So, how does it drive in comparison to a brand spanker? One word - identical.
We headed out from the Rolls office in Darlinghurst toward Wollongong. Some of the lumpiest, most broken up bitumen in Australia was waiting for us, not to mention wide freeways, narrow laneways and every other sized ways in between. The five-year-old Roller's suspension and build integrity had its work cut out for it.
But before we move on to that, there's something I have to mention about the Phantom. Despite the sheer, colossal size of this beast, it's a surprisingly easy car to drive.
With its parking sensors front and rear, you never are left in the dark about when to brake while parking. The folded ridges which run the length of the bonnet, also mark the outer perimeter of the car, meaning when you swing into small spaces, you can see exactly where you're going.
The steering is also fairly light at low speed – perhaps a little too much - making twirling the wheel an easy affair for anyone older than three. Thankfully it firms up at higher speeds, with enough meat and feel to keep you well informed as to what's going on. A slightly thicker rim would be good, though, even despite the elegance of the standard issue piece.
But it's the way it soaks up the cracks and potholes with 21-inch wheels that left us truly impressed. Despite their massive diameter, the wheels, in concert with brilliant air suspension, manage to make the ride one of the most pleasant experiences in a car on sale today.
Wait on, it’s five years old, and the roads were rubbish!
Yes, on the huge, crater-like cracks in Sydney’s asphalt, you can feel something happening underneath the car. It’s just so fuss free, though, that you could be doing a Nullabor trek and clobbering a road full of kangaroos, but you’d hardly notice.
Think of it as a virtual steam-roller. Whatever bump you were going to feel has just been flattened out for you, which means that being a passenger is suddenly one of life’s pleasures.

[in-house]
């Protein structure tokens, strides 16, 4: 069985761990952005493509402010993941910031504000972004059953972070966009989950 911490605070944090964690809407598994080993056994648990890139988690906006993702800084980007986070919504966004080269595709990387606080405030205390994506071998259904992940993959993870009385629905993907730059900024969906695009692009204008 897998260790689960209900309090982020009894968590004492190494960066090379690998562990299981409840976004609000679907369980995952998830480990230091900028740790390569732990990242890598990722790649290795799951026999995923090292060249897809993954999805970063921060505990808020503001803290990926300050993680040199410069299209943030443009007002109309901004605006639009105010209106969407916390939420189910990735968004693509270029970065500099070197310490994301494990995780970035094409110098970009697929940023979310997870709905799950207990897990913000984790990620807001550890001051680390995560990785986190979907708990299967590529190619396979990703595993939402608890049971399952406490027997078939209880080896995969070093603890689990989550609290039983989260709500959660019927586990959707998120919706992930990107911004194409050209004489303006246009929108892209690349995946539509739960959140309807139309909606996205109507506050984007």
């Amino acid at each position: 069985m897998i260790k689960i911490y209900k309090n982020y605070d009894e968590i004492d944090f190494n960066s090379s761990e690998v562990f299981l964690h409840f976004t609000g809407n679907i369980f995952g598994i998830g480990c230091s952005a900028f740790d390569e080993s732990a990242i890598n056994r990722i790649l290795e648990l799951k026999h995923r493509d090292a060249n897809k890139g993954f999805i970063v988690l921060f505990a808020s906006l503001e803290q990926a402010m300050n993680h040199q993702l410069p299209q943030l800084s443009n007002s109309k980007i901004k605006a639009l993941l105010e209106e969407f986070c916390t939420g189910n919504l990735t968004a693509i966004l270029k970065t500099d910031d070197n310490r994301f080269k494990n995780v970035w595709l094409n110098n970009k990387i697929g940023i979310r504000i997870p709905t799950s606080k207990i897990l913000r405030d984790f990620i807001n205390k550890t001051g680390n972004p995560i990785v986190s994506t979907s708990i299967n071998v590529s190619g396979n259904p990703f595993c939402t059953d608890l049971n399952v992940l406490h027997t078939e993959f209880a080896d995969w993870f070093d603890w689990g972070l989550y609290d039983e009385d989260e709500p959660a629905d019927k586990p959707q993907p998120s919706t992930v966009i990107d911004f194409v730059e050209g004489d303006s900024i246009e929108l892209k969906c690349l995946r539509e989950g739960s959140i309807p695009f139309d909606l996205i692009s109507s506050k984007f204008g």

As a motoring enthusiast, I’m all for hogging the driver’s seat. However, in the Phantom, I was happy to hand over the driving to Alborz for a while and just soak up the ambience of possibly the world’s best cabin.
After five years of use, I made it my mission to try and pick a fault with the interior. I was sure that there was some rattling, or creaking, or even scratches I could find, wrong! The leather was pristine, the wood was in perfect nick, and the chrome still glistened like it was plated yesterday.
Apart from a slightly outdated menu system (don’t call it iDrive - Rolls Royce gets mighty upset) the rest of the cabin was perfect. The Provenance programme really does make sure you’re getting the finest of the finest.
That annoys me. Not because a buyer is getting more than they pay for, but because I thought I could pick a fault with the car. I couldn’t and now I have to eat humble pie.
Here’s the thing: If you’re going to make a statement, then you need to have a Rolls Royce. Nothing screams wealth and good taste more than rocking up to an event in a Phantom. However, why pay full dollar?
Sure, you may not get the exact colour you wanted, or the particular walnut you might prefer, but you’ve just saved yourself over $500,000. With that you could buy a Lamborghini for the weekends, or even a Bentley GTC.
When you turn up to a function, how are people going to tell the difference between your Phantom, and the brand new one in the showroom?
Let me tell you, based on the time we spent in a Provenance car, they’re not.
If it's the impression you make which you're after, then well done Rolls Royce.
Provenance has proven its providence.